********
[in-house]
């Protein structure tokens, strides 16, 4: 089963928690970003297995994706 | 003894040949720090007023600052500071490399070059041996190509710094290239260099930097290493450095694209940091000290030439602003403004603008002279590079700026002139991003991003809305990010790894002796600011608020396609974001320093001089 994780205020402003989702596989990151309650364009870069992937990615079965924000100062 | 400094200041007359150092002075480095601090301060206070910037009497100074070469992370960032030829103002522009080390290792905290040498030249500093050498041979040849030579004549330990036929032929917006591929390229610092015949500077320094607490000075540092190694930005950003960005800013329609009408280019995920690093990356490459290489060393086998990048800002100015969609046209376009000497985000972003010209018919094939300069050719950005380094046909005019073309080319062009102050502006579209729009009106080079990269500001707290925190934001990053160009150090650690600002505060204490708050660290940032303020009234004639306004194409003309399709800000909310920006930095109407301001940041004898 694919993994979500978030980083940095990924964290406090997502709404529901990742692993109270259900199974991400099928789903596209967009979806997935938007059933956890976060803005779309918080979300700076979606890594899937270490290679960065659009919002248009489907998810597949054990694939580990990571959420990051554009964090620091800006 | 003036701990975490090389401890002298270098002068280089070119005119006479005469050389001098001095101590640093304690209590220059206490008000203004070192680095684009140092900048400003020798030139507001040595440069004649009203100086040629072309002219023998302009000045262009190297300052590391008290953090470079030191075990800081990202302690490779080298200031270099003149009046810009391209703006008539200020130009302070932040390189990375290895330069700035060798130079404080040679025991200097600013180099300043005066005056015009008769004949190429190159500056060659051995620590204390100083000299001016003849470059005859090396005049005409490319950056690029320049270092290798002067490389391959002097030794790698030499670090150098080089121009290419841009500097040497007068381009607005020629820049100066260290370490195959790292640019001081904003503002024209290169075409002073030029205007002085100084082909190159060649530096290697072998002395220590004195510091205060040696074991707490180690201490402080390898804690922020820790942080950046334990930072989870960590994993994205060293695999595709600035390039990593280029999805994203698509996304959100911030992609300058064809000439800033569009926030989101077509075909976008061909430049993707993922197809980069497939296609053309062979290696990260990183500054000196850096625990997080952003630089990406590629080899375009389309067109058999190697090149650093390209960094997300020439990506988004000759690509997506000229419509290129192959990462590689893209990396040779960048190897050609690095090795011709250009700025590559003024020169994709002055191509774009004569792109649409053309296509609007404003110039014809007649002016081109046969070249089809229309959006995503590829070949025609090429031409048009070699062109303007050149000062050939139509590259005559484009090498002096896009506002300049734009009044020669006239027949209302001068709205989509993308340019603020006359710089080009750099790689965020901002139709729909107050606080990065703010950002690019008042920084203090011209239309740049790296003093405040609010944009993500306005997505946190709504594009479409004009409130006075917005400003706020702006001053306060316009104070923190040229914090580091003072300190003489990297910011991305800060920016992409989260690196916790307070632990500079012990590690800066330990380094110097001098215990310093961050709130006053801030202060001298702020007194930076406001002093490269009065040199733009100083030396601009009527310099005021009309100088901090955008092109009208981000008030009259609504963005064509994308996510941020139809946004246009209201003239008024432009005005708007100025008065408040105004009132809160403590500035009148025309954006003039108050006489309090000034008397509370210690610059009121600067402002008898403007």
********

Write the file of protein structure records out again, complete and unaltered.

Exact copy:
[in-house]
């Protein structure tokens, strides 16, 4: 089963928690970003297995994706 | 003894040949720090007023600052500071490399070059041996190509710094290239260099930097290493450095694209940091000290030439602003403004603008002279590079700026002139991003991003809305990010790894002796600011608020396609974001320093001089 994780205020402003989702596989990151309650364009870069992937990615079965924000100062 | 400094200041007359150092002075480095601090301060206070910037009497100074070469992370960032030829103002522009080390290792905290040498030249500093050498041979040849030579004549330990036929032929917006591929390229610092015949500077320094607490000075540092190694930005950003960005800013329609009408280019995920690093990356490459290489060393086998990048800002100015969609046209376009000497985000972003010209018919094939300069050719950005380094046909005019073309080319062009102050502006579209729009009106080079990269500001707290925190934001990053160009150090650690600002505060204490708050660290940032303020009234004639306004194409003309399709800000909310920006930095109407301001940041004898 694919993994979500978030980083940095990924964290406090997502709404529901990742692993109270259900199974991400099928789903596209967009979806997935938007059933956890976060803005779309918080979300700076979606890594899937270490290679960065659009919002248009489907998810597949054990694939580990990571959420990051554009964090620091800006 | 003036701990975490090389401890002298270098002068280089070119005119006479005469050389001098001095101590640093304690209590220059206490008000203004070192680095684009140092900048400003020798030139507001040595440069004649009203100086040629072309002219023998302009000045262009190297300052590391008290953090470079030191075990800081990202302690490779080298200031270099003149009046810009391209703006008539200020130009302070932040390189990375290895330069700035060798130079404080040679025991200097600013180099300043005066005056015009008769004949190429190159500056060659051995620590204390100083000299001016003849470059005859090396005049005409490319950056690029320049270092290798002067490389391959002097030794790698030499670090150098080089121009290419841009500097040497007068381009607005020629820049100066260290370490195959790292640019001081904003503002024209290169075409002073030029205007002085100084082909190159060649530096290697072998002395220590004195510091205060040696074991707490180690201490402080390898804690922020820790942080950046334990930072989870960590994993994205060293695999595709600035390039990593280029999805994203698509996304959100911030992609300058064809000439800033569009926030989101077509075909976008061909430049993707993922197809980069497939296609053309062979290696990260990183500054000196850096625990997080952003630089990406590629080899375009389309067109058999190697090149650093390209960094997300020439990506988004000759690509997506000229419509290129192959990462590689893209990396040779960048190897050609690095090795011709250009700025590559003024020169994709002055191509774009004569792109649409053309296509609007404003110039014809007649002016081109046969070249089809229309959006995503590829070949025609090429031409048009070699062109303007050149000062050939139509590259005559484009090498002096896009506002300049734009009044020669006239027949209302001068709205989509993308340019603020006359710089080009750099790689965020901002139709729909107050606080990065703010950002690019008042920084203090011209239309740049790296003093405040609010944009993500306005997505946190709504594009479409004009409130006075917005400003706020702006001053306060316009104070923190040229914090580091003072300190003489990297910011991305800060920016992409989260690196916790307070632990500079012990590690800066330990380094110097001098215990310093961050709130006053801030202060001298702020007194930076406001002093490269009065040199733009100083030396601009009527310099005021009309100088901090955008092109009208981000008030009259609504963005064509994308996510941020139809946004246009209201003239008024432009005005708007100025008065408040105004009132809160403590500035009148025309954006003039108050006489309090000034008397509370210690610059009121600067402002008898403007």